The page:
Open main menu

The melanocortins are a group of peptide hormones which include adrenocorticotropic hormone (ACTH) and the different forms of melanocyte-stimulating hormone (MSH),[1] and are derived from proopiomelanocortin (POMC) in the pituitary gland.[2] The melanocortins exert their effects by binding to and activating the melanocortin receptors.[1]

proopiomelanocortin derivatives
POMC
     
γ-MSH ACTH β-lipotropin
         
  α-MSH CLIP γ-lipotropin β-endorphin
       
    β-MSH  

There are 5 melanocortin receptors (MCR) and all of them are G protein–coupled receptors. In the brain, only MC3R and MC4R are expressed and their endogenous ligand is α-MSH. Agouti-related peptide (AgRP) is the endogenous antagonist.[3]

FunctionEdit

The melanocortin system is one of the mammalian body's tools to regulate food intake in a push-pull fashion.[4] The only neurons known to release melanocortins are located in the arcuate nucleus of the hypothalmus. Accordingly, there is a subpopulation called POMC neurons and one called AgRP neurons.[5] When POMC neurons release α-MSH, appetite is decreased. On the other hand, when AgRP neurons release AgRP, appetite is stimulated.

Leptin, the energy surfeit hormone, and Ghrelin, the hunger hormone, are upstream regulators of the melanocortin system in the brain.[5] These hormones also regulate the release of peptides other than the melanocortins. Disturbance of the leptin-melanocortin pathway can lead to early onset obesity as well as various metabolic disorders and suppressed immune function. [6]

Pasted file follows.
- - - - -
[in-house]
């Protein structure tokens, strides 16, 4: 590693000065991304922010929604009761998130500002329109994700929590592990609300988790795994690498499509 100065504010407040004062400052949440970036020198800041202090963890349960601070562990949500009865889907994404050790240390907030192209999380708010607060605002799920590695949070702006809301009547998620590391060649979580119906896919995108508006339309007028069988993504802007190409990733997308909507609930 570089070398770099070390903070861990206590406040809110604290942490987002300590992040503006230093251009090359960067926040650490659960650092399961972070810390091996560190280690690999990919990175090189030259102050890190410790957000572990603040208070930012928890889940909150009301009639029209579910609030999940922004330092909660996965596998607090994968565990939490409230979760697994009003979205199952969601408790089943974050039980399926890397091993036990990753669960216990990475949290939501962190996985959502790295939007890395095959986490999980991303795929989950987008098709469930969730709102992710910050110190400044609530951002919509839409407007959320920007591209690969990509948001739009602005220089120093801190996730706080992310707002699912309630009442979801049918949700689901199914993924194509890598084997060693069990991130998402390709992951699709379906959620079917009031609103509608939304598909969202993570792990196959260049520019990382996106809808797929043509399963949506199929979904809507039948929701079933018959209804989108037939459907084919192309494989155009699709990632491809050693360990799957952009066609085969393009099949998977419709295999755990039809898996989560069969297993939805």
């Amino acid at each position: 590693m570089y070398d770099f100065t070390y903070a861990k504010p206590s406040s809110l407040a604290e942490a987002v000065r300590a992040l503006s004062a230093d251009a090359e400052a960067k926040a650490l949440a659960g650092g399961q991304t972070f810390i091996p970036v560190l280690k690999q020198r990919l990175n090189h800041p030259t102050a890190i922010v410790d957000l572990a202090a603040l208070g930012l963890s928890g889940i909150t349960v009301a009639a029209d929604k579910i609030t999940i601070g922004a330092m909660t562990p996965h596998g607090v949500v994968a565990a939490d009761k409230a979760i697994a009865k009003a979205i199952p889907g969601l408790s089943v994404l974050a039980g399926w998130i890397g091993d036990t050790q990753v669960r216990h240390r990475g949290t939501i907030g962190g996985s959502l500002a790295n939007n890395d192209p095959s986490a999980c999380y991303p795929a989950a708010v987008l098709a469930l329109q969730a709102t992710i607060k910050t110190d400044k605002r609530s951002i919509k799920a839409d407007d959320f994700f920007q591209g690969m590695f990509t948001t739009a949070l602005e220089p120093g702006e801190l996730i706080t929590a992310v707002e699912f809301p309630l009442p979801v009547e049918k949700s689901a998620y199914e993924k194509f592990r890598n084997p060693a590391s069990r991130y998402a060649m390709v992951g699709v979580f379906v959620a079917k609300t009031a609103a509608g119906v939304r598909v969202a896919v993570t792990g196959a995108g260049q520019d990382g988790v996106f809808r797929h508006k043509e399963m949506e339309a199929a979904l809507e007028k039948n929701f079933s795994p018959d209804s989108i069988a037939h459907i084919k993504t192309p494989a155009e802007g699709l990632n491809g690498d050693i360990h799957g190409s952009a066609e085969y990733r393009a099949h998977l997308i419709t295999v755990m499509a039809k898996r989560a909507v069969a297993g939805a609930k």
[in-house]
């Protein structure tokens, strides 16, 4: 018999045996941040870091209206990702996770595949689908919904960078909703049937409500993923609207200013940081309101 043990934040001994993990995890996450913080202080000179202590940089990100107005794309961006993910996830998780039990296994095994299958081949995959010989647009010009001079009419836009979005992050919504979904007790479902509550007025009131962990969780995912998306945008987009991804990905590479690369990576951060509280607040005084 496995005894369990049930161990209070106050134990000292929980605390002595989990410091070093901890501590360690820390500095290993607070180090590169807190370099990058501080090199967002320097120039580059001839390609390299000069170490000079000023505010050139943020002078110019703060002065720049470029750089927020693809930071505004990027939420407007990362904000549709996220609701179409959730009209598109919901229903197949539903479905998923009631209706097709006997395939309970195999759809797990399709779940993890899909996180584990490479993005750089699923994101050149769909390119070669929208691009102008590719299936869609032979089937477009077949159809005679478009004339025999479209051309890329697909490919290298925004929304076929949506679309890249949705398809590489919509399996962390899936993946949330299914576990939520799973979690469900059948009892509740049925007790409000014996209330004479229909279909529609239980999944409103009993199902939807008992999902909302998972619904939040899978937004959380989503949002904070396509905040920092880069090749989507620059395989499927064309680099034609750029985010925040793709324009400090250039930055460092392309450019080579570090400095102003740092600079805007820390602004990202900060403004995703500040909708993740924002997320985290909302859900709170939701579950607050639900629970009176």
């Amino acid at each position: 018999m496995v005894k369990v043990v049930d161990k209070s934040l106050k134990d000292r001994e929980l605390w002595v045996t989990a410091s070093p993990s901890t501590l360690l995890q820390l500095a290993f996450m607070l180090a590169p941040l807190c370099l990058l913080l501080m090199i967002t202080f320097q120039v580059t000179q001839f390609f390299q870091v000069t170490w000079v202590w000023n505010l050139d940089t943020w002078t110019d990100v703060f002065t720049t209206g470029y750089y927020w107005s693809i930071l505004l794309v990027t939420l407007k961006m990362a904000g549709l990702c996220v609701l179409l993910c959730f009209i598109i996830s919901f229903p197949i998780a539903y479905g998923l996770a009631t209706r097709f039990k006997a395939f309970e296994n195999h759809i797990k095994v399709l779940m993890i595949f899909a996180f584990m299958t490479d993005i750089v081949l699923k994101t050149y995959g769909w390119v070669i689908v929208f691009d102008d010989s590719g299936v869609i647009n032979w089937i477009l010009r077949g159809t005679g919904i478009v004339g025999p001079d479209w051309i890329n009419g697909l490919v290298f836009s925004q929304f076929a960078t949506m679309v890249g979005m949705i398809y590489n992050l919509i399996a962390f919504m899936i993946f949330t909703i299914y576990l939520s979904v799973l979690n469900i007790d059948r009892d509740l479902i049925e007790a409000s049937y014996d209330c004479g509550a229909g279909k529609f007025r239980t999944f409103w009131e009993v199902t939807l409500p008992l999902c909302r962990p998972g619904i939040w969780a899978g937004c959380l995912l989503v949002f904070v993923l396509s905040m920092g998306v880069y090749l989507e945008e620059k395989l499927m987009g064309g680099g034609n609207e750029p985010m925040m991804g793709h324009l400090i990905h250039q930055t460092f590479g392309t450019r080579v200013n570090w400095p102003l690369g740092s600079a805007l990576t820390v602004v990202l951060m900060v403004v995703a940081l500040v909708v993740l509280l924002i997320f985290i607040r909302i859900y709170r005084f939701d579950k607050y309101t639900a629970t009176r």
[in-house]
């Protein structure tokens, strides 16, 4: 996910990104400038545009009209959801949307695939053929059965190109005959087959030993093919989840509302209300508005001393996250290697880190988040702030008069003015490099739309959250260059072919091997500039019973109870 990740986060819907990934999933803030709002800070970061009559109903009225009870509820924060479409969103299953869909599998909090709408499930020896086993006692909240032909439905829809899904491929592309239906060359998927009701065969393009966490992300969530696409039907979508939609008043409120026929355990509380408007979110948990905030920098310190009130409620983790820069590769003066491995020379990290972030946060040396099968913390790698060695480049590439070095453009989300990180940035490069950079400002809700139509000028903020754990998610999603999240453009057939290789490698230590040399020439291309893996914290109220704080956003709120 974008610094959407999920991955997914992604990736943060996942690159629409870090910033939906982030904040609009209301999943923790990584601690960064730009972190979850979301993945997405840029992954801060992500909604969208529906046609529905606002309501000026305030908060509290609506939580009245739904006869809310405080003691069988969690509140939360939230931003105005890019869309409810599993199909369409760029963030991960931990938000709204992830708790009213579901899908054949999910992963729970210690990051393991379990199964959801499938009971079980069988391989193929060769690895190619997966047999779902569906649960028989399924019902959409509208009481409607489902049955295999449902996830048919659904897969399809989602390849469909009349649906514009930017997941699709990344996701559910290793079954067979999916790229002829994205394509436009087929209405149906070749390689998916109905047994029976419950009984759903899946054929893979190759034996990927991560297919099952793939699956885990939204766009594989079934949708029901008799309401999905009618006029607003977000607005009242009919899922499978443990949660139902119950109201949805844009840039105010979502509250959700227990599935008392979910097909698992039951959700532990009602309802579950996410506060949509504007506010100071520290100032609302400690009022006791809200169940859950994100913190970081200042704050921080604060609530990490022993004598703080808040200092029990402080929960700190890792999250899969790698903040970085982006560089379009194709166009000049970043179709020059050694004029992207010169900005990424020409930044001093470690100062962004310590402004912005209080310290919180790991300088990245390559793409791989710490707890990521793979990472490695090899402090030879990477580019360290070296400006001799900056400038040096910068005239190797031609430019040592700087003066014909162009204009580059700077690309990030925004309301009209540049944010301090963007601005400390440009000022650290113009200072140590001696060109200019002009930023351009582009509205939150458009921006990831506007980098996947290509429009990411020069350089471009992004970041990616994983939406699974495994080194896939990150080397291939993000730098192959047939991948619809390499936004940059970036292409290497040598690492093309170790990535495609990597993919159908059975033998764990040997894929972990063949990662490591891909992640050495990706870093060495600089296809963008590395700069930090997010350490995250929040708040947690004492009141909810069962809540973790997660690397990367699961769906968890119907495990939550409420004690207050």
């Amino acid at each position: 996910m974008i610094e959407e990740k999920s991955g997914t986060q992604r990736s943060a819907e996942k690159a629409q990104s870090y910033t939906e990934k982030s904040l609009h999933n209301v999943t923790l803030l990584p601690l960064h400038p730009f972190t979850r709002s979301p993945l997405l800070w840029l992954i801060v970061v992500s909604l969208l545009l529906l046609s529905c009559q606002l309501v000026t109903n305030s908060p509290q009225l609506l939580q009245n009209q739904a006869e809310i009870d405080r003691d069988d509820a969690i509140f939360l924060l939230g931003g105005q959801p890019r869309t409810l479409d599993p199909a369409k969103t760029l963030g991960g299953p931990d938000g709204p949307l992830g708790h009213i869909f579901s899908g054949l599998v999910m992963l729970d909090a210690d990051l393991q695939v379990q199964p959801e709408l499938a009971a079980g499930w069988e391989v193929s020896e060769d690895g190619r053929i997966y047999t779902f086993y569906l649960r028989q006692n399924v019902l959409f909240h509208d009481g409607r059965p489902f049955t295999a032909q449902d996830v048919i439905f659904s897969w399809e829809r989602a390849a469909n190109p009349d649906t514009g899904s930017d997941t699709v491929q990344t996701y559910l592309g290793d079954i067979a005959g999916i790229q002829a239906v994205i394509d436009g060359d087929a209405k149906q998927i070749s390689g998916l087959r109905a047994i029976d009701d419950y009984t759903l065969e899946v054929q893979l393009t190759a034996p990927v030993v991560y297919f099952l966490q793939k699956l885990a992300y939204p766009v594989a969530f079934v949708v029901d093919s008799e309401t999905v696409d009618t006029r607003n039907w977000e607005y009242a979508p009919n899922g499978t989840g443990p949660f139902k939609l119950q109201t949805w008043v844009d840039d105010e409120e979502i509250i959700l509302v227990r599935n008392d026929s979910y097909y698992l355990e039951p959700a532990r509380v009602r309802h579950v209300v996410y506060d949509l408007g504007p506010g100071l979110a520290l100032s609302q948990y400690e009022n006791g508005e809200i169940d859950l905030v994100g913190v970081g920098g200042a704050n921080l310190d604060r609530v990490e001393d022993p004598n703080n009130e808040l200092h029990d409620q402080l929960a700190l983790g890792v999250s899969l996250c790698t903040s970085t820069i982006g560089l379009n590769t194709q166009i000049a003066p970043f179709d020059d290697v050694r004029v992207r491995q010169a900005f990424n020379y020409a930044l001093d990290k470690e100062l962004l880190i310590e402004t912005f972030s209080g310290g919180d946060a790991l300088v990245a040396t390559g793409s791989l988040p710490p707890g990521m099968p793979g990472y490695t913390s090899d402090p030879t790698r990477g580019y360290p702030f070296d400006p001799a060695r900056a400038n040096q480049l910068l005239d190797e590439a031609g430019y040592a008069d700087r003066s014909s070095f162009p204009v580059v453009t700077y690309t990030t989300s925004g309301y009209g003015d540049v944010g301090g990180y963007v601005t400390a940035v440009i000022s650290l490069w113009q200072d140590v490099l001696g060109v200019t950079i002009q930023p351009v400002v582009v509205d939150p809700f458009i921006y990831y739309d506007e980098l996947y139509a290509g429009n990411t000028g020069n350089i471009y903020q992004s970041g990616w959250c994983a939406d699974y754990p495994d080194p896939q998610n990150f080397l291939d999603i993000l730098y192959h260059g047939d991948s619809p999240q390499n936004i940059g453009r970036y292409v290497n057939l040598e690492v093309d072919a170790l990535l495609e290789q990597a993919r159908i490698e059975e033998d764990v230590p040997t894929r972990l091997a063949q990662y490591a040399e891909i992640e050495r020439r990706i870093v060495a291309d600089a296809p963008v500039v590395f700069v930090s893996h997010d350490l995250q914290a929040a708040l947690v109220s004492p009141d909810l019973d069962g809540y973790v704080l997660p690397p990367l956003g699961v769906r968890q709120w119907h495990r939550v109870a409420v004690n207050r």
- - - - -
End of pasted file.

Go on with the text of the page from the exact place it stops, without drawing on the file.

ReferencesEdit

  1. ^ a b Gantz I, Fong TM (March 2003). "The melanocortin system". American Journal of Physiology. Endocrinology and Metabolism. 284 (3): E468–74. doi:10.1152/ajpendo.00434.2002. PMID 12556347.
  2. ^ Raffin-Sanson ML, de Keyzer Y, Bertagna X (August 2003). "Proopiomelanocortin, a polypeptide precursor with multiple functions: from physiology to pathological conditions". European Journal of Endocrinology. 149 (2): 79–90. doi:10.1530/eje.0.1490079. PMID 12887283.
  3. ^ Yoon YR, Baik JH (December 2015). "Melanocortin 4 Receptor and Dopamine D2 Receptor Expression in Brain Areas Involved in Food Intake". Endocrinology and Metabolism. 30 (4): 576–83. doi:10.3803/enm.2015.30.4.576. PMC 4722414. PMID 26790386.
  4. ^ Zhou Y, Rui L (June 2013). "Leptin signaling and leptin resistance". Frontiers of Medicine. 7 (2): 207–22. doi:10.1007/s11684-013-0263-5. PMC 4069066. PMID 23580174.
  5. ^ a b Klok MD, Jakobsdottir S, Drent ML (January 2007). "The role of leptin and ghrelin in the regulation of food intake and body weight in humans: a review". Obesity Reviews. 8 (1): 21–34. doi:10.1111/j.1467-789x.2006.00270.x. PMID 17212793.
  6. ^ Nunziata A, Borck G, Funcke JB, Kohlsdorf K, Brandt S, Hinney A, Moepps B, Gierschik P, Debatin KM, Fischer-Posovszky P, Wabitsch M (November 2017). "Estimated prevalence of potentially damaging variants in the leptin gene". Molecular and Cellular Pediatrics. 4 (1): 10. doi:10.1186/s40348-017-0074-x. PMC 5670095. PMID 29101506.

External linksEdit